Helen Buyniski is an American journalist and political commentator at RT. Follow her on Twitter @velocirapture23
“Free speech driven” social network Parler is being smeared as a “far right” cesspool as a Twitter crackdown drives conservative signups – even as its new users include milquetoast Republican politicians like Ted Cruz.
Like Gab before it, Parler has attracted celebrity Twitter and Facebook rejects, lured by the promise of a censor-free experience, and a flood of users eager to interact with their banned idols – or just to express themselves without fear of deplatforming. And the market for alternative platforms is booming – Parler’s app was the second-most-popular download in the App Store’s News category as of Thursday.
Some 500,000 users reportedly joined the platform after Twitter, following in the footsteps of Facebook and stepping up its ideologically-motivated censorship, banned conservative meme-maker Carpe Donktum and locked National Pulse editor Raheem Kassam’s account on Tuesday.
Twitter has also come under fire from the right for hiding a handful of President Donald Trump’s tweets behind a warning label. Even mainstream conservatives are growing restive, and Parler’s “non-biased free speech” approach is looking awfully attractive in the current political climate.
Accordingly, mainstream media have done their best to rain on Parler’s parade. Newsweek called it a “safe space for the far right,” and the app’s Wikipedia writeup was especially pearl-clutchy, stating that Parler was known for “the presence and proliferation of alt-right, neo-nazi, anti-feminist, and conspiracy theory content.”
Twitter’s blue-checks made withering comments about the platform and the big names it had attracted.
Parler’s target market (seniors who haven’t seen their grandchildren in 5+ years) can’t figure out how to create a password with a special character in it pic.twitter.com/LSCN0gPtng
— the smart dumbass (@boring_as_heck) June 25, 2020
But some of those names might come as a surprise to those who’ve read the media coverage and assumed Parler’s appeal is limited to fans of deliberately outrageous political provocateurs Laura Loomer and Milo Yiannopoulos or Infowars performance artist Alex Jones – all three of whom were banned from Facebook last year as “dangerous individuals” and now boast sizable followings on Parler. Republican politicians, including Texas Senator Ted Cruz, California Rep. Devin Nunes, Kentucky Senator Rand Paul, and New York Rep. Lee Zeldin, also have accounts on the platform, as do a number of conservative British MPs. The president’s son Eric Trump is on it, as are several of his staffers.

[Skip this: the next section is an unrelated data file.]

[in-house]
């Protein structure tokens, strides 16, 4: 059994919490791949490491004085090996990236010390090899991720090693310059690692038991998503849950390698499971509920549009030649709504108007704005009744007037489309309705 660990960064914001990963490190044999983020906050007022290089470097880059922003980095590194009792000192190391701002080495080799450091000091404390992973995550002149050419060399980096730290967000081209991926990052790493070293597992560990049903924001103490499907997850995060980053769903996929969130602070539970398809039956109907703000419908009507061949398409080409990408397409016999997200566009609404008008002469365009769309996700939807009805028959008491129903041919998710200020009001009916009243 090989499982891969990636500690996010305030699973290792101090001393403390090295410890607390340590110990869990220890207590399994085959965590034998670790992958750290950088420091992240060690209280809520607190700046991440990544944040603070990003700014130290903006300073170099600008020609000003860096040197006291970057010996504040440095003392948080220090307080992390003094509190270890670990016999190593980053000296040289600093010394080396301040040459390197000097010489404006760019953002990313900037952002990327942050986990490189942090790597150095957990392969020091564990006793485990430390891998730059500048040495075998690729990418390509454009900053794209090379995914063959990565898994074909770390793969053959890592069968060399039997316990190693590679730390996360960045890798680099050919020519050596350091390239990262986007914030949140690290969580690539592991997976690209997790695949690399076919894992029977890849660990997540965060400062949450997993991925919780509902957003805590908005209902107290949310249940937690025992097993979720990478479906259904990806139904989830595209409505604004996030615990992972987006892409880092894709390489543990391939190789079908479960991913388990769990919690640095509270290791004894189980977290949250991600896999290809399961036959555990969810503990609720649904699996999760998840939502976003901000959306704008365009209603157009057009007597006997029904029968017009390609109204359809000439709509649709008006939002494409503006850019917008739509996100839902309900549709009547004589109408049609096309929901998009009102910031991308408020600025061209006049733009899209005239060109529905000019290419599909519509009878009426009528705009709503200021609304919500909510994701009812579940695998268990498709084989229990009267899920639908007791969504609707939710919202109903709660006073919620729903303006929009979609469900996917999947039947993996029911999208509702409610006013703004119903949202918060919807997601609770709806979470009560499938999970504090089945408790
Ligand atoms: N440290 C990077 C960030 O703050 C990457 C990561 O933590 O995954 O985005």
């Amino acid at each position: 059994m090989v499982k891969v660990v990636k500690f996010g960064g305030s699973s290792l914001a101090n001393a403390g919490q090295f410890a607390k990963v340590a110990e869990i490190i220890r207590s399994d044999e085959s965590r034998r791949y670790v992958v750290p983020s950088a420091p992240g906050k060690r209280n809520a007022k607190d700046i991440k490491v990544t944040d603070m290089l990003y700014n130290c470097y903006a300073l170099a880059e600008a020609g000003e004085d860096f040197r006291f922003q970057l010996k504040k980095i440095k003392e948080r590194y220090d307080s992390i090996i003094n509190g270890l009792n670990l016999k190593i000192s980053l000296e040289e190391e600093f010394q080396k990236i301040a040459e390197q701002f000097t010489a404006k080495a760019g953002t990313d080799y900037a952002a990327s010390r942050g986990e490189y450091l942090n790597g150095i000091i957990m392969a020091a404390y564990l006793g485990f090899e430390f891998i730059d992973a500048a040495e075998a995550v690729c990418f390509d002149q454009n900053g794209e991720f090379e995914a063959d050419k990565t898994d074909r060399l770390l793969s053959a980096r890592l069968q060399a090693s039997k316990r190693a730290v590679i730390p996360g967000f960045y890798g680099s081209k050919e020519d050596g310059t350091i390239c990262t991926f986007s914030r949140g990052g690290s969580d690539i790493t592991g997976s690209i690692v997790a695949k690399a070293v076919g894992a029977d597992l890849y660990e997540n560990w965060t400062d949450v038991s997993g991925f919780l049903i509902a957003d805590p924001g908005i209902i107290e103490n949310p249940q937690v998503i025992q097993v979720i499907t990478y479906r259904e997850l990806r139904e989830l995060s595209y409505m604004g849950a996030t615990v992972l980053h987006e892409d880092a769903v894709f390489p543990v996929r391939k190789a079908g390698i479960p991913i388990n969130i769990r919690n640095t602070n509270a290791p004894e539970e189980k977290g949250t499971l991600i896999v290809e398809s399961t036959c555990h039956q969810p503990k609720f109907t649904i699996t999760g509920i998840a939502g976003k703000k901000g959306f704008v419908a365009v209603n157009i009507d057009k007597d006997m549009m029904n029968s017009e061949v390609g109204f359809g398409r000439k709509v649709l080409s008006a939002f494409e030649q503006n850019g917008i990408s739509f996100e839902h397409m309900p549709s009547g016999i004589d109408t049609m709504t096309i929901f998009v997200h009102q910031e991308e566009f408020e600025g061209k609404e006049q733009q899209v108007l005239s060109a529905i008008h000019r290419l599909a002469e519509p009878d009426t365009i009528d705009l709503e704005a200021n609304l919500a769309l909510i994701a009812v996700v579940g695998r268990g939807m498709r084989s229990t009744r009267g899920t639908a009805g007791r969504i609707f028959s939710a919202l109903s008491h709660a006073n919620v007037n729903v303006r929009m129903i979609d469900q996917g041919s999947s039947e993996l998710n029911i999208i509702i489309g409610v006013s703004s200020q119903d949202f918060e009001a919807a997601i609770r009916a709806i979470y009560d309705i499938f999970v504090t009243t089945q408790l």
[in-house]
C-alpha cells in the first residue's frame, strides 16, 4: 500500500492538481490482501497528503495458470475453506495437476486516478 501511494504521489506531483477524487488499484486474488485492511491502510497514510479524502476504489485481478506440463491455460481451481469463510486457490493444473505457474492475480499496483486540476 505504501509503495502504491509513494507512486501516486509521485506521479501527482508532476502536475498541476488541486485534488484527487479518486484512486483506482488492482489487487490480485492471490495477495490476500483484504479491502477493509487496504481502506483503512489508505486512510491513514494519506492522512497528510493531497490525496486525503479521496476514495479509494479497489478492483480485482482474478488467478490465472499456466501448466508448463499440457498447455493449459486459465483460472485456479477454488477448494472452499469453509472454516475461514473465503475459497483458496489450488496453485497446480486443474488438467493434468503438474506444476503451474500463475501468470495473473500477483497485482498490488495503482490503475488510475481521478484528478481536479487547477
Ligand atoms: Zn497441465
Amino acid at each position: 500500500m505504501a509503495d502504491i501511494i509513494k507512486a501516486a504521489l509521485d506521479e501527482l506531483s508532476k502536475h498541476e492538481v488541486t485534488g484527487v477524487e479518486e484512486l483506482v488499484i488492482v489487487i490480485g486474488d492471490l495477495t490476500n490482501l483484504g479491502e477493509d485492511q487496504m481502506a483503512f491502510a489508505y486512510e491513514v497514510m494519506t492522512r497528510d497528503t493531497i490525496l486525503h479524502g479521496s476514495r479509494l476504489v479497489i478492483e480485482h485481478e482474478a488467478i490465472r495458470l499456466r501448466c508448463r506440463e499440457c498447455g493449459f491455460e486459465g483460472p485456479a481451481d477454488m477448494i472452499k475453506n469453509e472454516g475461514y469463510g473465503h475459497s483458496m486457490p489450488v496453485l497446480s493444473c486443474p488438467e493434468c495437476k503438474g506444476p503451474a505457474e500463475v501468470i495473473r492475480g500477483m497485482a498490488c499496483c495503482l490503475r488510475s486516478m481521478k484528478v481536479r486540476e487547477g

I’m proud to join @parler_app — a platform gets what free speech is all about — and I’m excited to be a part of it. Let’s speak. Let’s speak freely. And let’s end the Silicon Valley censorship. Follow me there @tedcruz! pic.twitter.com/pzUFvhipBZ
— Ted Cruz (@tedcruz) June 25, 2020
Nor do the new arrivals hail solely from the right side of the political spectrum. Brian and Ed Krassenstein – the #Resistance grifters who were finally booted from Twitter last year over maintaining multiple fake accounts – have made their home at Parler, where they apparently debate the merits of mask-wearing with the likes of political hoaxer Jacob Wohl.
“There’s no evidence of a systemic anti-conservative bias on the major social media platforms,” sneered Politico in its writeup of Cruz joining Parler. But no amount of gaslighting from the mainstream media will convince people who’ve experienced the increasingly heavy hand of ideologically-motivated censorship that it does not exist.
Smearing alternative platforms as “far right” is also waning in effectiveness, now that everyone from Zero Hedge to Fox News’ Tucker Carlson has been tarred with that brush. November’s election is just a few months away, and it’s clear the big platforms are itching to redeem themselves after “letting” Trump win in 2016. Should an alternative take off and become something more than a right-wing echo chamber, it could scuttle their dream of finally removing the Bad Orange Man from the White House.
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